WASHINGTON — The Latest on immigration legislation in Congress (all times local):
The Senate's top Democrat, Chuck Schumer, is pulling back an offer of $25 billion for President Donald Trump's southern border wall.
The turnaround comes as lawmakers scramble to make a deal to protect from deportation 700,000 or more young immigrants in the country illegally since childhood.
Schumer had made the offer to head off a government shutdown, but his party's liberal activist base has criticized the New York Democrat and others for not getting more concrete promises on immigration.
The shutdown battle complicated the already difficult search for an immigration pact. GOP hard-liners appear emboldened, while Democrats are absorbing withering criticism from progressives. Neither development seems likely to push the combatants toward the compromises needed to produce a bill that can pass the House and the Senate.
President Donald Trump is rejecting a proposed bipartisan immigration bill.
White House press secretary Sarah Huckabee Sanders says the legislation brought forth by Republican Sens. Lindsey Graham of South Carolina and Jeff Flake of Arizona and Democratic Sen. Dick Durbin of Illinois is "unacceptable" to Trump.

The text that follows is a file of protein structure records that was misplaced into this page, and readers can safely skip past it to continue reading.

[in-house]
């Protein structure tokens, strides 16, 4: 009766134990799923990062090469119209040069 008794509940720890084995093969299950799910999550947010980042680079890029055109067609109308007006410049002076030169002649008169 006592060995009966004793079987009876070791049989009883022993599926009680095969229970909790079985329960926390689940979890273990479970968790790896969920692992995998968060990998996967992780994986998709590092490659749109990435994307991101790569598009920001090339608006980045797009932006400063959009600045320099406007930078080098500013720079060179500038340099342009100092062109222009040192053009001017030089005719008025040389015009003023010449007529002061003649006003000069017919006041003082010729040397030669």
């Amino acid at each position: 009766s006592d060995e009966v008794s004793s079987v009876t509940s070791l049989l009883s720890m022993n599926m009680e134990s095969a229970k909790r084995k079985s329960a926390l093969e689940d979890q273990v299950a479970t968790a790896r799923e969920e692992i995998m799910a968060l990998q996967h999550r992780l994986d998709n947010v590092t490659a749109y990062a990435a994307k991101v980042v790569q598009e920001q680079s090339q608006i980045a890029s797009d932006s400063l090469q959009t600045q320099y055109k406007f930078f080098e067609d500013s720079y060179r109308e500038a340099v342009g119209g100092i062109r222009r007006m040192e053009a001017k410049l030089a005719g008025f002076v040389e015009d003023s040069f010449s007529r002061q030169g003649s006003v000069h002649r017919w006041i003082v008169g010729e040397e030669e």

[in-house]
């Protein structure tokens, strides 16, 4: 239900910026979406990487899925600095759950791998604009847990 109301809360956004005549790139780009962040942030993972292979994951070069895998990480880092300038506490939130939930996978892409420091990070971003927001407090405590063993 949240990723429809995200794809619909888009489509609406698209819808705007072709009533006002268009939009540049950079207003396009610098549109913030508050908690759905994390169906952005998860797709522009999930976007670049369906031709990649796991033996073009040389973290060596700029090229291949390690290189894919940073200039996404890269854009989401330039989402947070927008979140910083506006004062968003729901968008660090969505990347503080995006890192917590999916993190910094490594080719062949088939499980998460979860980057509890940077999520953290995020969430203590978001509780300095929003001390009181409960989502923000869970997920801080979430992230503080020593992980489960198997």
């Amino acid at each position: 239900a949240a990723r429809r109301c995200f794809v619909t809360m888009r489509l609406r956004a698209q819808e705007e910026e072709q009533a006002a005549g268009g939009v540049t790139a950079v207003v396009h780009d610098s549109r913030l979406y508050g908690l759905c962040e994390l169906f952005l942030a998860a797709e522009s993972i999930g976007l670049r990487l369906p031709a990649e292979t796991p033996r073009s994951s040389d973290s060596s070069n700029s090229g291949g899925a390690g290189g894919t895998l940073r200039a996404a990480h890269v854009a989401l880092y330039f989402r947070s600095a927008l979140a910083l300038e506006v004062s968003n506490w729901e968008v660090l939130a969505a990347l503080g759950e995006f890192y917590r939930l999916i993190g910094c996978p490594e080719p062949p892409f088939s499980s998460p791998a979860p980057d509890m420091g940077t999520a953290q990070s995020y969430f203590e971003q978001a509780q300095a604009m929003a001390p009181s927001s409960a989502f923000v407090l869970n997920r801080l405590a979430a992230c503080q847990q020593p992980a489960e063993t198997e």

Sanders adds that the legislation should be "declared dead on arrival" and does not meet White House requirements on border security.
The failure to reach an immigration deal earlier this month was the driving force behind the recent, brief federal government shutdown.
The White House had indicated that it would not re-open negotiations on immigration until the shutdown ended.
Top Senate Democrat Chuck Schumer has taken back his offer of billions of dollars for President Donald Trump's long-promised U.S.-Mexico border wall.
Schumer spokesman Matt House says Schumer's office notified the White House that Friday's offer to combine wall funding with legal protections for 700,000 younger immigrants living in the U.S. illegally. Trump had rejected the offer.
Senate Democrats angered their liberal, activist political base Monday by yielding on GOP demands to reopen the government without an immigration deal.
President Donald Trump tweeted Tuesday "nobody knows" whether a deal can be achieved.